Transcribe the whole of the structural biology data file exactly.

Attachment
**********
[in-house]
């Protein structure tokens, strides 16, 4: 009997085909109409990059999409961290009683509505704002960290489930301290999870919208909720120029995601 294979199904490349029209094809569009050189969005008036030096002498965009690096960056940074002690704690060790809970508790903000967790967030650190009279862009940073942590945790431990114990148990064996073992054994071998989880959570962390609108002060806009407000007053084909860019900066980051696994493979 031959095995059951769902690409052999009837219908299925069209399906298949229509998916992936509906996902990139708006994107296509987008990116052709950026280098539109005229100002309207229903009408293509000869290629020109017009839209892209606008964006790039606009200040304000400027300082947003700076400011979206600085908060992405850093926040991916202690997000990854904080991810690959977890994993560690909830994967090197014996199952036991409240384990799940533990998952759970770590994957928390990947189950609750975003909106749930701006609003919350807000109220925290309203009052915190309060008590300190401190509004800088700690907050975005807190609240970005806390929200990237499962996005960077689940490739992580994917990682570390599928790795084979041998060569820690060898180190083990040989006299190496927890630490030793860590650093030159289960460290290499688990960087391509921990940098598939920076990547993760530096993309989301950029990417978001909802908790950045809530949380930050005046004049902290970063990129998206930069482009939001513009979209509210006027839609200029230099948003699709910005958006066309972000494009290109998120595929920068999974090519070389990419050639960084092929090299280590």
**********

[in-house]
């Protein structure tokens, strides 16, 4: 009997085909109409990059999409961290009683509505704002960290489930301290999870919208909720120029995601 294979199904490349029209094809569009050189969005008036030096002498965009690096960056940074002690704690060790809970508790903000967790967030650190009279862009940073942590945790431990114990148990064996073992054994071998989880959570962390609108002060806009407000007053084909860019900066980051696994493979 031959095995059951769902690409052999009837219908299925069209399906298949229509998916992936509906996902990139708006994107296509987008990116052709950026280098539109005229100002309207229903009408293509000869290629020109017009839209892209606008964006790039606009200040304000400027300082947003700076400011979206600085908060992405850093926040991916202690997000990854904080991810690959977890994993560690909830994967090197014996199952036991409240384990799940533990998952759970770590994957928390990947189950609750975003909106749930701006609003919350807000109220925290309203009052915190309060008590300190401190509004800088700690907050975005807190609240970005806390929200990237499962996005960077689940490739992580994917990682570390599928790795084979041998060569820690060898180190083990040989006299190496927890630490030793860590650093030159289960460290290499688990960087391509921990940098598939920076990547993760530096993309989301950029990417978001909802908790950045809530949380930050005046004049902290970063990129998206930069482009939001513009979209509210006027839609200029230099948003699709910005958006066309972000494009290109998120595929920068999974090519070389990419050639960084092929090299280590």